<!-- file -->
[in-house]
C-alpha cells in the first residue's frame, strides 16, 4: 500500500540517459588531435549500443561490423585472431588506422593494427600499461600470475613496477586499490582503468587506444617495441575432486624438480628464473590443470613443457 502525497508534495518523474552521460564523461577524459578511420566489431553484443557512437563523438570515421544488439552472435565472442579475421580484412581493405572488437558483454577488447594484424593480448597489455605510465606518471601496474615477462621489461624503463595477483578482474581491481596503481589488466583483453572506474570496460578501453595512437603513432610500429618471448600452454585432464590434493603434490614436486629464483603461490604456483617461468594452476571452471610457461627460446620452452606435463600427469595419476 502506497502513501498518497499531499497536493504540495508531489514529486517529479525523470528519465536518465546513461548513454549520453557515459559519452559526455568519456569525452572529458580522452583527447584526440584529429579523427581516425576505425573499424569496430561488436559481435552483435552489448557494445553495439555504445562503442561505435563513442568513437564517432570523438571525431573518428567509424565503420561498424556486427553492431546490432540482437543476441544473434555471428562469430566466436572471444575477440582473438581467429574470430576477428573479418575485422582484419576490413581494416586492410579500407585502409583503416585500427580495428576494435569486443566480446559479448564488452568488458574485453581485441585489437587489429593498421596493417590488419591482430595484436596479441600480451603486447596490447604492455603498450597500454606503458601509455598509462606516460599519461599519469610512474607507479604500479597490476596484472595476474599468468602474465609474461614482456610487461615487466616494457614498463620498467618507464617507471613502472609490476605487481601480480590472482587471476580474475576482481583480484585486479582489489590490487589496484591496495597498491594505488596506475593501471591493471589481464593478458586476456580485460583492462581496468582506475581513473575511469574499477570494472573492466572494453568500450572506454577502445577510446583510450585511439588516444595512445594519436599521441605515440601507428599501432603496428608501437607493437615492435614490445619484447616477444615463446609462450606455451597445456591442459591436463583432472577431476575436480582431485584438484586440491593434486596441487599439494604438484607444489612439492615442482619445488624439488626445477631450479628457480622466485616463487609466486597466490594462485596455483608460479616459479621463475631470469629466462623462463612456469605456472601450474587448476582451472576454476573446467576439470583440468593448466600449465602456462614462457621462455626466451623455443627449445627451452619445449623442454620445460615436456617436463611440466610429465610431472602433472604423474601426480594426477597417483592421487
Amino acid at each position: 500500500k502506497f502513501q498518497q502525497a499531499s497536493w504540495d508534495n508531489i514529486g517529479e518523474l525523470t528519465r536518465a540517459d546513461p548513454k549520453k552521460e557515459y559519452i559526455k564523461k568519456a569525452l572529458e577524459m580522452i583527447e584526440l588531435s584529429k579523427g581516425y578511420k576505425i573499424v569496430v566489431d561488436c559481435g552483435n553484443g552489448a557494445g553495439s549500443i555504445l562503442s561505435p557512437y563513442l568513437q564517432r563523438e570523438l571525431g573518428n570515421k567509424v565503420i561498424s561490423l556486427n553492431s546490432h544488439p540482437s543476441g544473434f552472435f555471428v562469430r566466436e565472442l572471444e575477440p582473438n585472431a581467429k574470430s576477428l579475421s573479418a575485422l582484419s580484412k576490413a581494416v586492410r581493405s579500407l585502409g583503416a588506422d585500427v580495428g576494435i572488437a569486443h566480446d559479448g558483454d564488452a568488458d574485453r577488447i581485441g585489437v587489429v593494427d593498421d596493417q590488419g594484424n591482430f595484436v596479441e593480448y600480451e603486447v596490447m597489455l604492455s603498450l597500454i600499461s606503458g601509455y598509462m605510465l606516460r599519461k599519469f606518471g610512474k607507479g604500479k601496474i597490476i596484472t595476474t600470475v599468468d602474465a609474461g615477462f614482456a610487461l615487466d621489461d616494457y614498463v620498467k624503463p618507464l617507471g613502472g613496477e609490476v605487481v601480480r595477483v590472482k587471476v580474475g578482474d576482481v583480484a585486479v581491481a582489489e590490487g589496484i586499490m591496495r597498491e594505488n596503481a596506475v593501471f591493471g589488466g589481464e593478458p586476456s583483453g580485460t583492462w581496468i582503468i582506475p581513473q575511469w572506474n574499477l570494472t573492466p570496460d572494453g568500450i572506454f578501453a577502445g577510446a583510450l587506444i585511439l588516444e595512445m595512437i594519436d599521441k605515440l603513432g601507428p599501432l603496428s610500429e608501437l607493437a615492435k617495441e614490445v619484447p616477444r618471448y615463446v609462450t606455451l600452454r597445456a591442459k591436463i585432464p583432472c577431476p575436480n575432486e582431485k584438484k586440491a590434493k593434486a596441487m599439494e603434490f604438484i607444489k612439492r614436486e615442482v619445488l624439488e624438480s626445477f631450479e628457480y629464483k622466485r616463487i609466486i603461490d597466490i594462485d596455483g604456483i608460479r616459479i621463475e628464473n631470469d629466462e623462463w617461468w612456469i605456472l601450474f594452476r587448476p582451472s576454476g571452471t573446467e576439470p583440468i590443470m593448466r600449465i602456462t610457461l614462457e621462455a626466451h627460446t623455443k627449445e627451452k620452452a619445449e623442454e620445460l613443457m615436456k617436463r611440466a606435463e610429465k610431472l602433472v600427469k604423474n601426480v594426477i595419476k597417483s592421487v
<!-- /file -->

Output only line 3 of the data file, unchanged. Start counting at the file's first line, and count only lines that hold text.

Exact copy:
Amino acid at each position: 500500500k502506497f502513501q498518497q502525497a499531499s497536493w504540495d508534495n508531489i514529486g517529479e518523474l525523470t528519465r536518465a540517459d546513461p548513454k549520453k552521460e557515459y559519452i559526455k564523461k568519456a569525452l572529458e577524459m580522452i583527447e584526440l588531435s584529429k579523427g581516425y578511420k576505425i573499424v569496430v566489431d561488436c559481435g552483435n553484443g552489448a557494445g553495439s549500443i555504445l562503442s561505435p557512437y563513442l568513437q564517432r563523438e570523438l571525431g573518428n570515421k567509424v565503420i561498424s561490423l556486427n553492431s546490432h544488439p540482437s543476441g544473434f552472435f555471428v562469430r566466436e565472442l572471444e575477440p582473438n585472431a581467429k574470430s576477428l579475421s573479418a575485422l582484419s580484412k576490413a581494416v586492410r581493405s579500407l585502409g583503416a588506422d585500427v580495428g576494435i572488437a569486443h566480446d559479448g558483454d564488452a568488458d574485453r577488447i581485441g585489437v587489429v593494427d593498421d596493417q590488419g594484424n591482430f595484436v596479441e593480448y600480451e603486447v596490447m597489455l604492455s603498450l597500454i600499461s606503458g601509455y598509462m605510465l606516460r599519461k599519469f606518471g610512474k607507479g604500479k601496474i597490476i596484472t595476474t600470475v599468468d602474465a609474461g615477462f614482456a610487461l615487466d621489461d616494457y614498463v620498467k624503463p618507464l617507471g613502472g613496477e609490476v605487481v601480480r595477483v590472482k587471476v580474475g578482474d576482481v583480484a585486479v581491481a582489489e590490487g589496484i586499490m591496495r597498491e594505488n596503481a596506475v593501471f591493471g589488466g589481464e593478458p586476456s583483453g580485460t583492462w581496468i582503468i582506475p581513473q575511469w572506474n574499477l570494472t573492466p570496460d572494453g568500450i572506454f578501453a577502445g577510446a583510450l587506444i585511439l588516444e595512445m595512437i594519436d599521441k605515440l603513432g601507428p599501432l603496428s610500429e608501437l607493437a615492435k617495441e614490445v619484447p616477444r618471448y615463446v609462450t606455451l600452454r597445456a591442459k591436463i585432464p583432472c577431476p575436480n575432486e582431485k584438484k586440491a590434493k593434486a596441487m599439494e603434490f604438484i607444489k612439492r614436486e615442482v619445488l624439488e624438480s626445477f631450479e628457480y629464483k622466485r616463487i609466486i603461490d597466490i594462485d596455483g604456483i608460479r616459479i621463475e628464473n631470469d629466462e623462463w617461468w612456469i605456472l601450474f594452476r587448476p582451472s576454476g571452471t573446467e576439470p583440468i590443470m593448466r600449465i602456462t610457461l614462457e621462455a626466451h627460446t623455443k627449445e627451452k620452452a619445449e623442454e620445460l613443457m615436456k617436463r611440466a606435463e610429465k610431472l602433472v600427469k604423474n601426480v594426477i595419476k597417483s592421487v